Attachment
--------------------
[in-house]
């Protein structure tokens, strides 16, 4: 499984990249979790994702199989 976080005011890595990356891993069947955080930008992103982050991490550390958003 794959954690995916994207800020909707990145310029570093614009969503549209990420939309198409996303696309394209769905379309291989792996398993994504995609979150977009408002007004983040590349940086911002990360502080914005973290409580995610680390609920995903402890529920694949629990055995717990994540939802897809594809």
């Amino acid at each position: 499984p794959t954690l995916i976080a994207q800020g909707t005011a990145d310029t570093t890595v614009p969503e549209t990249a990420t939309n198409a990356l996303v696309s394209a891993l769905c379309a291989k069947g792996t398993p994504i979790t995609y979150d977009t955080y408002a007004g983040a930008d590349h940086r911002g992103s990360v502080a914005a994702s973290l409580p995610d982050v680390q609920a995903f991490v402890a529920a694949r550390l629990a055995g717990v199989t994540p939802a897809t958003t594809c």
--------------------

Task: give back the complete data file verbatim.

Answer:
[in-house]
């Protein structure tokens, strides 16, 4: 499984990249979790994702199989 976080005011890595990356891993069947955080930008992103982050991490550390958003 794959954690995916994207800020909707990145310029570093614009969503549209990420939309198409996303696309394209769905379309291989792996398993994504995609979150977009408002007004983040590349940086911002990360502080914005973290409580995610680390609920995903402890529920694949629990055995717990994540939802897809594809």
């Amino acid at each position: 499984p794959t954690l995916i976080a994207q800020g909707t005011a990145d310029t570093t890595v614009p969503e549209t990249a990420t939309n198409a990356l996303v696309s394209a891993l769905c379309a291989k069947g792996t398993p994504i979790t995609y979150d977009t955080y408002a007004g983040a930008d590349h940086r911002g992103s990360v502080a914005a994702s973290l409580p995610d982050v680390q609920a995903f991490v402890a529920a694949r550390l629990a055995g717990v199989t994540p939802a897809t958003t594809c």